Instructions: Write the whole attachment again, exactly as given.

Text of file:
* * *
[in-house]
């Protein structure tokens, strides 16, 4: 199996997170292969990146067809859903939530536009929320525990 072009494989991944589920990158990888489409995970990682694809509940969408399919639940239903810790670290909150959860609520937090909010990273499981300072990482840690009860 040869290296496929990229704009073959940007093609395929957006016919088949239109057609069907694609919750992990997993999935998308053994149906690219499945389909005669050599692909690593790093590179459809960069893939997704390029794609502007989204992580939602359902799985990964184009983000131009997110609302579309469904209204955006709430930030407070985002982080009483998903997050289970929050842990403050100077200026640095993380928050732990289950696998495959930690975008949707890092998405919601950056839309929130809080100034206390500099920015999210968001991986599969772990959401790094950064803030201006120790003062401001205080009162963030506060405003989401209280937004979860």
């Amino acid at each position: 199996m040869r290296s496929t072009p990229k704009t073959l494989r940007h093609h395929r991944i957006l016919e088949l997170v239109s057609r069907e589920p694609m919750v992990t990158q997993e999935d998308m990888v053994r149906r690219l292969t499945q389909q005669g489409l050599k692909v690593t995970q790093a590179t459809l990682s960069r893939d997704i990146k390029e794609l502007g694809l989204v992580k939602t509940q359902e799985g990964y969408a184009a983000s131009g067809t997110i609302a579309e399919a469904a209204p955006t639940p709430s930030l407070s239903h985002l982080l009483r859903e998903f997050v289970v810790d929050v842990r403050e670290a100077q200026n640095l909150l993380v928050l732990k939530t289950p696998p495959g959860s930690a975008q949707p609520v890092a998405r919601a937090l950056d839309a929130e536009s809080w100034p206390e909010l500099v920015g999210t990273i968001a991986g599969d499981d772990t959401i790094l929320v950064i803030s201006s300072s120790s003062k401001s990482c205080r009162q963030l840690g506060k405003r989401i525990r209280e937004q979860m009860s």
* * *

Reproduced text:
[in-house]
């Protein structure tokens, strides 16, 4: 199996997170292969990146067809859903939530536009929320525990 072009494989991944589920990158990888489409995970990682694809509940969408399919639940239903810790670290909150959860609520937090909010990273499981300072990482840690009860 040869290296496929990229704009073959940007093609395929957006016919088949239109057609069907694609919750992990997993999935998308053994149906690219499945389909005669050599692909690593790093590179459809960069893939997704390029794609502007989204992580939602359902799985990964184009983000131009997110609302579309469904209204955006709430930030407070985002982080009483998903997050289970929050842990403050100077200026640095993380928050732990289950696998495959930690975008949707890092998405919601950056839309929130809080100034206390500099920015999210968001991986599969772990959401790094950064803030201006120790003062401001205080009162963030506060405003989401209280937004979860």
């Amino acid at each position: 199996m040869r290296s496929t072009p990229k704009t073959l494989r940007h093609h395929r991944i957006l016919e088949l997170v239109s057609r069907e589920p694609m919750v992990t990158q997993e999935d998308m990888v053994r149906r690219l292969t499945q389909q005669g489409l050599k692909v690593t995970q790093a590179t459809l990682s960069r893939d997704i990146k390029e794609l502007g694809l989204v992580k939602t509940q359902e799985g990964y969408a184009a983000s131009g067809t997110i609302a579309e399919a469904a209204p955006t639940p709430s930030l407070s239903h985002l982080l009483r859903e998903f997050v289970v810790d929050v842990r403050e670290a100077q200026n640095l909150l993380v928050l732990k939530t289950p696998p495959g959860s930690a975008q949707p609520v890092a998405r919601a937090l950056d839309a929130e536009s809080w100034p206390e909010l500099v920015g999210t990273i968001a991986g599969d499981d772990t959401i790094l929320v950064i803030s201006s300072s120790s003062k401001s990482c205080r009162q963030l840690g506060k405003r989401i525990r209280e937004q979860m009860s």